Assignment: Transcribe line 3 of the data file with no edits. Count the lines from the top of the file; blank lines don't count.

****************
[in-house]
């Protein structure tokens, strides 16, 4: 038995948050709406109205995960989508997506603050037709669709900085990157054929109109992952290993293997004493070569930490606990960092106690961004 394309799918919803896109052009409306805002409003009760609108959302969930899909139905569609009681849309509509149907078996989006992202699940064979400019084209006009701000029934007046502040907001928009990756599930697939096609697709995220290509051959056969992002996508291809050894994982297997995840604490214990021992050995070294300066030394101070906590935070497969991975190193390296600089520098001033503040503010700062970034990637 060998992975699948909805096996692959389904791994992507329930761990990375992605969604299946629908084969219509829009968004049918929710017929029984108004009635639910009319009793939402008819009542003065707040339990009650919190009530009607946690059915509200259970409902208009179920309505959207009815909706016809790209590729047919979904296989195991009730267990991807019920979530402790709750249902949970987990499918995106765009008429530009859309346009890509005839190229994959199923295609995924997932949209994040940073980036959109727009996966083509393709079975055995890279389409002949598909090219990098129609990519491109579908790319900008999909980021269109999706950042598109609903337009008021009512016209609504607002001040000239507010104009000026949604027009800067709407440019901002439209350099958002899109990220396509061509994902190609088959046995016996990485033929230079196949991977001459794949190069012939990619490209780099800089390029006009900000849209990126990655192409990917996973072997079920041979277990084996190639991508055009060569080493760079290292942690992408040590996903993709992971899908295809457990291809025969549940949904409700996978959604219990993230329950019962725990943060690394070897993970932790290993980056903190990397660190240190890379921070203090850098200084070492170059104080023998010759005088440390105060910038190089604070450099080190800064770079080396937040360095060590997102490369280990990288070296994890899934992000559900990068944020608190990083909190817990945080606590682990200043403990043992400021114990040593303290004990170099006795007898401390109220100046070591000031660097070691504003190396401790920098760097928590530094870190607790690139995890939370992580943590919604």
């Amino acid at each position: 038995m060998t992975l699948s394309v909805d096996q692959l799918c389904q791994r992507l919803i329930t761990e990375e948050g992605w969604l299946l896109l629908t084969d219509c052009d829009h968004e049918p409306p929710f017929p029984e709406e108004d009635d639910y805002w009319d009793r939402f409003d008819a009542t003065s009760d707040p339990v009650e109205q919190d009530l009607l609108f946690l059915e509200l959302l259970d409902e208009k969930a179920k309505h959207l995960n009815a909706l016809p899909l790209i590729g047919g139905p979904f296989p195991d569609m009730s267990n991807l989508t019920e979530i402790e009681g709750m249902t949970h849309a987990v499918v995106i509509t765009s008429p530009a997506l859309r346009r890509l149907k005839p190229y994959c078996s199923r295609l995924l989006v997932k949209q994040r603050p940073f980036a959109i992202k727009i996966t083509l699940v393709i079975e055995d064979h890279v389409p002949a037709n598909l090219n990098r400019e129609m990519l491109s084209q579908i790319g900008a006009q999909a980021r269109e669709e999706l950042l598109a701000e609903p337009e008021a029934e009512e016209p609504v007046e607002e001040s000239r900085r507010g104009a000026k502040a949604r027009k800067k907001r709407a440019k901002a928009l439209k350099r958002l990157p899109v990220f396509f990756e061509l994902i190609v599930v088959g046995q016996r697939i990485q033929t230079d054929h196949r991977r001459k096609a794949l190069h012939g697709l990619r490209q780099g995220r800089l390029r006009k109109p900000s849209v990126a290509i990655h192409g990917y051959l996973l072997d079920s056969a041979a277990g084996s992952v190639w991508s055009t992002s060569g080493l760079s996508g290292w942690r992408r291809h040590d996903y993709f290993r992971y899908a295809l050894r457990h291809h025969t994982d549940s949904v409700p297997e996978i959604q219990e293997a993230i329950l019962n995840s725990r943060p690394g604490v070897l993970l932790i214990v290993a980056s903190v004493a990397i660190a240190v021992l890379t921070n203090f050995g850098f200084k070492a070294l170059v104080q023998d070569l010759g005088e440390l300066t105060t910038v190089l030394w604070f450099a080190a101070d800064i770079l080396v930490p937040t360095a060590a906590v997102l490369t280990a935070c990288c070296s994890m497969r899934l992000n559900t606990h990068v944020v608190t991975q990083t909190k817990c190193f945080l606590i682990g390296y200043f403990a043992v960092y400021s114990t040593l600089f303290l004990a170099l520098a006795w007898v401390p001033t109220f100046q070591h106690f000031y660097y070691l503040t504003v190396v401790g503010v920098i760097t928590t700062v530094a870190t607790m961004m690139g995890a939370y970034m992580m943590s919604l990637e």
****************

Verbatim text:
């Amino acid at each position: 038995m060998t992975l699948s394309v909805d096996q692959l799918c389904q791994r992507l919803i329930t761990e990375e948050g992605w969604l299946l896109l629908t084969d219509c052009d829009h968004e049918p409306p929710f017929p029984e709406e108004d009635d639910y805002w009319d009793r939402f409003d008819a009542t003065s009760d707040p339990v009650e109205q919190d009530l009607l609108f946690l059915e509200l959302l259970d409902e208009k969930a179920k309505h959207l995960n009815a909706l016809p899909l790209i590729g047919g139905p979904f296989p195991d569609m009730s267990n991807l989508t019920e979530i402790e009681g709750m249902t949970h849309a987990v499918v995106i509509t765009s008429p530009a997506l859309r346009r890509l149907k005839p190229y994959c078996s199923r295609l995924l989006v997932k949209q994040r603050p940073f980036a959109i992202k727009i996966t083509l699940v393709i079975e055995d064979h890279v389409p002949a037709n598909l090219n990098r400019e129609m990519l491109s084209q579908i790319g900008a006009q999909a980021r269109e669709e999706l950042l598109a701000e609903p337009e008021a029934e009512e016209p609504v007046e607002e001040s000239r900085r507010g104009a000026k502040a949604r027009k800067k907001r709407a440019k901002a928009l439209k350099r958002l990157p899109v990220f396509f990756e061509l994902i190609v599930v088959g046995q016996r697939i990485q033929t230079d054929h196949r991977r001459k096609a794949l190069h012939g697709l990619r490209q780099g995220r800089l390029r006009k109109p900000s849209v990126a290509i990655h192409g990917y051959l996973l072997d079920s056969a041979a277990g084996s992952v190639w991508s055009t992002s060569g080493l760079s996508g290292w942690r992408r291809h040590d996903y993709f290993r992971y899908a295809l050894r457990h291809h025969t994982d549940s949904v409700p297997e996978i959604q219990e293997a993230i329950l019962n995840s725990r943060p690394g604490v070897l993970l932790i214990v290993a980056s903190v004493a990397i660190a240190v021992l890379t921070n203090f050995g850098f200084k070492a070294l170059v104080q023998d070569l010759g005088e440390l300066t105060t910038v190089l030394w604070f450099a080190a101070d800064i770079l080396v930490p937040t360095a060590a906590v997102l490369t280990a935070c990288c070296s994890m497969r899934l992000n559900t606990h990068v944020v608190t991975q990083t909190k817990c190193f945080l606590i682990g390296y200043f403990a043992v960092y400021s114990t040593l600089f303290l004990a170099l520098a006795w007898v401390p001033t109220f100046q070591h106690f000031y660097y070691l503040t504003v190396v401790g503010v920098i760097t928590t700062v530094a870190t607790m961004m690139g995890a939370y970034m992580m943590s919604l990637e």